Sure, you’ll be enlightened by visits to the Louvre in Paris, the British Museum in London and the Smithsonian Institution in Washington, D.C. But for an atypical take on the human experience, check out these unusual museums and their oddball collections.
Icelandic Phallological Museum
This storefront museum in the major shopping area of downtown Reykjavik, Iceland, displays the male reproductive organ of almost every land and sea mammal in Iceland — and several more from outside this northern island nation.
It devotes itself to phallology, the scientific study of the male member, and includes 282 specimens from 93 species of animals, most of them preserved in jars of formaldehyde or dried and displayed on the wall or in glass cases. The smallest, the baculum (penis bone) of a hamster, measures 0.08 of an inch and must be viewed with a magnifying glass, while the largest, from a blue whale, spans 67 inches — and that’s just the tip. Other animals represented in the collection include an African elephant, polar bear, seal, mouse, walrus, moose, giraffe and weasel. Five human donations have been pledged by men from Germany, England and the U.S. upon their deaths.
The museum’s founder, historian Sigurdur Hjartarson, says his interest in phallology began when he received a pizzle — a dried bull’s penis made into a whip — while on summer vacation in the Icelandic countryside. Later, as headmaster of a secondary school, he was given specimens from a nearby whaling station, initially as a joke. His collection grew and was passed to his son, now the curator of the museum that draws more than 12,000 people a year.
International Spy Museum
James Bond wannabes get a taste of spycraft in Washington, D.C., at the only public museum in the nation dedicated to espionage.
The “School for Spies” exhibit contains more than 200 artifacts, including a CIA disguise kit and a buttonhole camera on a coat worn by KGB operatives. Historical displays detail the undercover work of purported (and executed) spy Mata Hari, cookbook author Julia Child and film director John Ford. A special exhibit chronicles 50 years of James Bond villains. In two immersive experiences, participants can try to locate a missing nuclear device and go on a GPS-based outdoor walking mission. The museum store stocks disguise kits, spy toys and books.
In the fall, the museum is scheduled to move from its current location in the Penn Quarter to a building at L’Enfant Plaza, where it will more than double its floor space.
National Cookie Cutter Historical Museum
In many kitchens, the humble cookie cutter is relegated to the back of a cabinet until Christmastime, but in Joplin, Mo., it takes center stage all year in a section of the Joplin Museum Complex.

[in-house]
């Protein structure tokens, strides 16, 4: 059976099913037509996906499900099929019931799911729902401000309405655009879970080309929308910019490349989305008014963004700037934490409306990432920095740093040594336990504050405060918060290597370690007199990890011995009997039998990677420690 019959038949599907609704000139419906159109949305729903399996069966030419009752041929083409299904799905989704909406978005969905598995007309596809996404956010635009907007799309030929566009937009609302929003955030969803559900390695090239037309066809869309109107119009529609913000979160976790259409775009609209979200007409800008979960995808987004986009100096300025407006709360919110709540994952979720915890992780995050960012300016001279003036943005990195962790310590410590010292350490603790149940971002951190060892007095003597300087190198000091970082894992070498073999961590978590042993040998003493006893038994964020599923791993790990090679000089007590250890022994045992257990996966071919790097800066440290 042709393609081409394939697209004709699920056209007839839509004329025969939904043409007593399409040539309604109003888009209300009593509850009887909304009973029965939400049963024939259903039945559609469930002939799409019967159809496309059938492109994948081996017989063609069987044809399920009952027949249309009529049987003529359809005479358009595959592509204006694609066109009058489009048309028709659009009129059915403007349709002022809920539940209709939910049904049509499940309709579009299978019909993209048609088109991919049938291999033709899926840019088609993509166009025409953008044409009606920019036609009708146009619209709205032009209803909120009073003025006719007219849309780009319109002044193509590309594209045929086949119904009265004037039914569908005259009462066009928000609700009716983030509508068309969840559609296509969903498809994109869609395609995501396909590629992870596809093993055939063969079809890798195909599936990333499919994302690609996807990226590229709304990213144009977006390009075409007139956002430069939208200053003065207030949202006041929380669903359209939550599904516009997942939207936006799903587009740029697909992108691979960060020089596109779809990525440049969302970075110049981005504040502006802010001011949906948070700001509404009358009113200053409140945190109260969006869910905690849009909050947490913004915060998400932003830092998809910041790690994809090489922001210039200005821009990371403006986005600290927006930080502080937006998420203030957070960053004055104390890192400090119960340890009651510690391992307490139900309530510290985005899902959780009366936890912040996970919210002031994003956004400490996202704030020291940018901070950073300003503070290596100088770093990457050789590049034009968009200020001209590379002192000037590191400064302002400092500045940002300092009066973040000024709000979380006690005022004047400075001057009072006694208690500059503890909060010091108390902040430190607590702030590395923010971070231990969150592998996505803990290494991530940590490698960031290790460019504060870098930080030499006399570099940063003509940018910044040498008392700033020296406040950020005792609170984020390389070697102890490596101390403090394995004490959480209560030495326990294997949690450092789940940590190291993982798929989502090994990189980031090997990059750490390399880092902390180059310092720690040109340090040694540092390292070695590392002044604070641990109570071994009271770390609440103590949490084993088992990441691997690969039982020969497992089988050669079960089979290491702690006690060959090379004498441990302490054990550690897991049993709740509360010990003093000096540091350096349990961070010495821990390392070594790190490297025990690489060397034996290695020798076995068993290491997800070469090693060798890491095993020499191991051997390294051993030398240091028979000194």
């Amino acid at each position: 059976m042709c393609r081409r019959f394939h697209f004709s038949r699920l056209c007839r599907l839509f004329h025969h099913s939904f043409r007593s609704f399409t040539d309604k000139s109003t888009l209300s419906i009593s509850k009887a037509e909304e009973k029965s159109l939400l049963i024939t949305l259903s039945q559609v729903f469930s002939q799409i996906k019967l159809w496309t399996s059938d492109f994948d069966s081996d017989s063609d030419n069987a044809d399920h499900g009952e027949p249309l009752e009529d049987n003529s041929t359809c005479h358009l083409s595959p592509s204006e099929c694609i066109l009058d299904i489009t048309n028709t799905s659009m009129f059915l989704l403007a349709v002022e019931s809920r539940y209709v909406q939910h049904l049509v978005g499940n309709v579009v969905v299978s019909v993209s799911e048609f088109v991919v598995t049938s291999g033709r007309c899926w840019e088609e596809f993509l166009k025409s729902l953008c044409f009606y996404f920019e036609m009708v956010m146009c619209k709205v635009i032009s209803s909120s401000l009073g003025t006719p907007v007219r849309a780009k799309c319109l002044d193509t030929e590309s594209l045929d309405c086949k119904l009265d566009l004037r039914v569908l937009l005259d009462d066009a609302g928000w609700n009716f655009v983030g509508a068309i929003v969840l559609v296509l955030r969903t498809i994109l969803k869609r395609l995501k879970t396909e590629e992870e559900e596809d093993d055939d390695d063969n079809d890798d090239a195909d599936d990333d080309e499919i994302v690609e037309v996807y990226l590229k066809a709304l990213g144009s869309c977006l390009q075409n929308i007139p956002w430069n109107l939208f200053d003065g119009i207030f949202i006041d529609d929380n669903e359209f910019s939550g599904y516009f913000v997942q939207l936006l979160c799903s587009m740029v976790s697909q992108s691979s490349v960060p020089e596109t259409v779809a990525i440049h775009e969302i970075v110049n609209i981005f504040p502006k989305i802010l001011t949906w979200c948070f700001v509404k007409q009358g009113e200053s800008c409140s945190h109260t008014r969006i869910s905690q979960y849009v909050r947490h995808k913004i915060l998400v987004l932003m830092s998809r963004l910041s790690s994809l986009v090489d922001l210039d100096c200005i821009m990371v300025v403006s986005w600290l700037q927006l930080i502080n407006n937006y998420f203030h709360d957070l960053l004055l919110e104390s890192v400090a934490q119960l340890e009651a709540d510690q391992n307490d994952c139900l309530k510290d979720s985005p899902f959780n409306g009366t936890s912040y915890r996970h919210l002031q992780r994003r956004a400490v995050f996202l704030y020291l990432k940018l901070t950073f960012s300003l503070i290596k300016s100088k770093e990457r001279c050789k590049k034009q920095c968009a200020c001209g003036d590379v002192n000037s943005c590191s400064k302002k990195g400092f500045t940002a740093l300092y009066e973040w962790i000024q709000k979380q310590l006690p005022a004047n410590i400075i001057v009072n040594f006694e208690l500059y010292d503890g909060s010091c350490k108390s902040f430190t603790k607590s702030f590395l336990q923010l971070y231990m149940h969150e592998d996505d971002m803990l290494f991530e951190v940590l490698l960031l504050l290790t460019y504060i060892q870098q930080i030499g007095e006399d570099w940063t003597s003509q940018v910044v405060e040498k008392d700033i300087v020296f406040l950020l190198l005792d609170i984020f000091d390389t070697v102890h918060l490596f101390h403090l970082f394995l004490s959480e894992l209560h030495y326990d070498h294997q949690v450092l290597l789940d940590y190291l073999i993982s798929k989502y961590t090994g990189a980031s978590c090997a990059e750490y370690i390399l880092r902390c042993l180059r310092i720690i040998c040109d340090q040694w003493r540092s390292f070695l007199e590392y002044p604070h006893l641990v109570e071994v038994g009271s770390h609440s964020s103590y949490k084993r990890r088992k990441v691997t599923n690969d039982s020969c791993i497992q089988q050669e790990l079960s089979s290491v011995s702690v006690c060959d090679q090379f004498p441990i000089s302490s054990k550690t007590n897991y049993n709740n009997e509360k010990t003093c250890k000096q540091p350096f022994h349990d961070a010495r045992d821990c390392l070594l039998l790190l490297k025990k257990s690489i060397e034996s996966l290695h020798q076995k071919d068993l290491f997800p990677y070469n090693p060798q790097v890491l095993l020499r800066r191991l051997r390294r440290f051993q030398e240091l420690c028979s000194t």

These cute kitchen utensils fill 11 display cases tracing their history. Europeans used hand-carved wooden molds to press dough into a variety of shapes, and when they emigrated to the U.S. they brought their molds with them. Tinsmiths created the first American-made cookie cutters in the 1700s. These were followed by cutters made of aluminum and then, when metal was scarce during World War II, plastic. Companies gave away free cutters as an incentive to buy their baking products.
World of Coca-Cola
Most people know how Coca-Cola tastes, but at this attraction in downtown Atlanta, they can sample more than 100 of the company’s most popular beverages around the globe, including Inca Kola, a sweet, fruity yellow drink created in Peru in 1935; Bibo Candy Pine-Nut, an African beverage with pineapple and coconut flavors; and Thums Up, the strong, top-selling drink of India.
The Coca-Cola experience includes a visit to The Vault, where the secret formula is kept, along with displays on its origins, myths and legends. Galleries in The Milestones section house exhibits on the history of Coke, featuring a 19th-century soda fountain similar to the one where the drink was first served and a 1939 Chevrolet truck used to deliver the product in Argentina. Other attractions include a 4-D (multisensory) movie, Coca-Cola TV ads from around the world, a peek at the bottling process, and a chance to have a photo taken with the Coca-Cola polar bear.
Paul A. Johnson Pencil Sharpener Museum
What started off as a hobby for a retired minister has become a curiosity at the Hocking Hills Regional Welcome Center near Logan, Ohio.
The Rev. Paul A. Johnson began collecting pencil sharpeners more than 25 years ago, after his wife gave him two shaped like metal toy cars as Christmas gifts. The collection grew to 3,450 sharpeners in a variety of shapes and themes. Some celebrate the holidays, while others replicate animals — horses, cats, dogs. Some are shaped like food, some like symbols of the zodiac. There are sharpeners representing popular travel destinations, such as Disneyland and Spain, and some devoted to history and religion.
After Johnson’s death, the tiny museum building was moved on a flatbed truck from the Johnsons’ property to the front garden of the welcome center, where visitors to the Hocking Hills region stop in for tourist information. The sharpeners were carefully unpacked and placed on shelves in their original positions.
Lubeck, Germany, enjoys a reputation for producing some of the world’s finest marzipan. Nowhere is it more celebrated than at Niederegger, a confectioner that has been turning out the almond and sugar sweet since 1806.
Upstairs from the store and cafe stand a dozen life-size marzipan mannequins styled as figures from Lubeck’s history, along with a marzipan model ship and Faberge-like eggs. Exhibits and a video explain the history of marzipan and how it’s made. Originally from the Middle East, it was carried home by Crusaders in boxes called mataban. Today shoppers can choose from the store’s 300 varieties of marzipan.